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British court rejects Scientologists' chapel

Title: British court rejects Scientologists' chapel
Date: Saturday, 15 November 1969
Publisher: Los Angeles Times (California)
Main source: link (45 KiB)

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LONDON (AP) — The High Court rejected Friday an application by Scientologists in Britain to set up a legally recognized chapel for their cult.

Justice John Percy Ashworth said in the Queen's Bench Divisional Court: "While Scientology may be wholly admirable I find it difficult to reach the conclusion that it is a religion."

"The idea presented to my mind is of an organization serving as a meeting point or clearing house for persons of all religious beliefs through which people may better appreciate their spiritual character," the justice said.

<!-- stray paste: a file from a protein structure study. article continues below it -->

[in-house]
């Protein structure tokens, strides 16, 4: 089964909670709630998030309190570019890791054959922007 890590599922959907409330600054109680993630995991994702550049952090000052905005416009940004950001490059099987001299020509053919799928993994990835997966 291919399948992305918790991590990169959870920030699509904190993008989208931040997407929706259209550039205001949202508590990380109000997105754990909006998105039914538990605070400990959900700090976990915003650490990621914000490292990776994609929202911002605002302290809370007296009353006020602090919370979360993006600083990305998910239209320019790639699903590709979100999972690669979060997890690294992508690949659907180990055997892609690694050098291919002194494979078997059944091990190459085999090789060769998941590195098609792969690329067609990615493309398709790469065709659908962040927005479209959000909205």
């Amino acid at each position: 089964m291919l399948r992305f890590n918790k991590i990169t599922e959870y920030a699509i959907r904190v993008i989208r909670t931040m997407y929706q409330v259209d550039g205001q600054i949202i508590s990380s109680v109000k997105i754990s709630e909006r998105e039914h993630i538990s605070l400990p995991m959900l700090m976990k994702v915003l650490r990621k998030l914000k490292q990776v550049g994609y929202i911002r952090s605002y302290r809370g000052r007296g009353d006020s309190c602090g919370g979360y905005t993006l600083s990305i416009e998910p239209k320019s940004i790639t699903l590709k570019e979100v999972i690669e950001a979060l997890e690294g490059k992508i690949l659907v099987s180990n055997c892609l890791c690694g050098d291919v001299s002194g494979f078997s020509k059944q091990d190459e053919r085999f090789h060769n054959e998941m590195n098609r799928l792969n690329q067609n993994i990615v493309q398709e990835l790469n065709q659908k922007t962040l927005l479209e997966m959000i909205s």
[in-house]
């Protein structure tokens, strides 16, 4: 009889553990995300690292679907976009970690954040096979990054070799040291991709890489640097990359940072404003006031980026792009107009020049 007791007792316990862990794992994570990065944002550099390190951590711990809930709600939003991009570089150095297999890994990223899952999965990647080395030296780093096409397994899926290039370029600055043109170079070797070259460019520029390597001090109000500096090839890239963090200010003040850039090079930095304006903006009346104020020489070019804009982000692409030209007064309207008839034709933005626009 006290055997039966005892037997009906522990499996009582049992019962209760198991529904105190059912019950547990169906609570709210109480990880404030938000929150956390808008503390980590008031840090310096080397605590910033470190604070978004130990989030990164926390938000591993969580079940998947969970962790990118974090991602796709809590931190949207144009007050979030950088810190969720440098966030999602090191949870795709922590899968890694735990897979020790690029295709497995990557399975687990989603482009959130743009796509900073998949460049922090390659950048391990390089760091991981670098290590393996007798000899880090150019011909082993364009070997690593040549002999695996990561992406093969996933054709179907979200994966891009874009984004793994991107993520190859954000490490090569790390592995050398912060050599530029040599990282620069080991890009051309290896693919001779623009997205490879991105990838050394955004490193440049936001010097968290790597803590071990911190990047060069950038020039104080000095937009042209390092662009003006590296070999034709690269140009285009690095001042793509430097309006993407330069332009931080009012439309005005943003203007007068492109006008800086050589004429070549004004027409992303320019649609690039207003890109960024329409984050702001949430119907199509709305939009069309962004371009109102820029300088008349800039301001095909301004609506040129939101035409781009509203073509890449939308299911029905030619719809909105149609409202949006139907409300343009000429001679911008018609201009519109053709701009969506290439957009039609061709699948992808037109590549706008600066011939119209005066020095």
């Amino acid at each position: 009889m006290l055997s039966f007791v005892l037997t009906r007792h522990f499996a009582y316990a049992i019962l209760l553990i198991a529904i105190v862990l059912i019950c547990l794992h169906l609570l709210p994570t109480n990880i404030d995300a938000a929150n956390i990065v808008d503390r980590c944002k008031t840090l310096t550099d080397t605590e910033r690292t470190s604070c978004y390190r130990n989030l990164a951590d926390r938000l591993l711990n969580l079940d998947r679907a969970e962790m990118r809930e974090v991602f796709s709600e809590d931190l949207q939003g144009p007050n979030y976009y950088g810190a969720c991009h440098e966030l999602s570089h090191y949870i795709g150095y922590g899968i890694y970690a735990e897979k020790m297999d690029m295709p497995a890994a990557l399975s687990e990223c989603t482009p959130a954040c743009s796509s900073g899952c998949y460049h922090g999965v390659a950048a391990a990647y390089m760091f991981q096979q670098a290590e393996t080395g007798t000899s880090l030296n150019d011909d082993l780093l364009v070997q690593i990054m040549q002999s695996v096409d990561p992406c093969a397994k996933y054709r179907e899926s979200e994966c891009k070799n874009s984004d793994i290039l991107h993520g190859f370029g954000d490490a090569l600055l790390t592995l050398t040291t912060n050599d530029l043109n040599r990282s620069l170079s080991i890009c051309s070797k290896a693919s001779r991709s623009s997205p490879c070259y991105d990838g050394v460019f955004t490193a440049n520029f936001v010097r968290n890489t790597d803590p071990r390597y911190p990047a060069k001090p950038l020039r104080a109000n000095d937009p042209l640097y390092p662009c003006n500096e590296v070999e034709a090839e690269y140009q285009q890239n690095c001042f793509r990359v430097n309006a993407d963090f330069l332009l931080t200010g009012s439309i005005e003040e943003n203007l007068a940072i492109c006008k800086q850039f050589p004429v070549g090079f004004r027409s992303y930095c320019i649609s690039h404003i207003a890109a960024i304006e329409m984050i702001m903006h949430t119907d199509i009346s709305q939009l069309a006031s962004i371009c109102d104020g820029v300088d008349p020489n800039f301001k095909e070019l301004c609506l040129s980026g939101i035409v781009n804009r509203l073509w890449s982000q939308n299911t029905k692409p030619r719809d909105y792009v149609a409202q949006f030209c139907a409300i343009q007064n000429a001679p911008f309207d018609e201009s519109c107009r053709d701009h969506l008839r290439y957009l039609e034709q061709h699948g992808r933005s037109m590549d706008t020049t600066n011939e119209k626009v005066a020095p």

The judge ruled that the Church of Scientology chapel at the cult's headquarters in East Grinstead, Sussex, was not a place of worship.

The Scientologists made their application, because under British law if more than 20 persons assemble to worship, the meeting place must be registered with the registrar-general.

Scientology calls itself "the largest mental health organization in the world" and "a practical religious philosophy interested in ability and increasing it . . . the most vital philosophic movement on the planet . . . the freeing of the soul of wisdom." It claims to have millions of members around the world.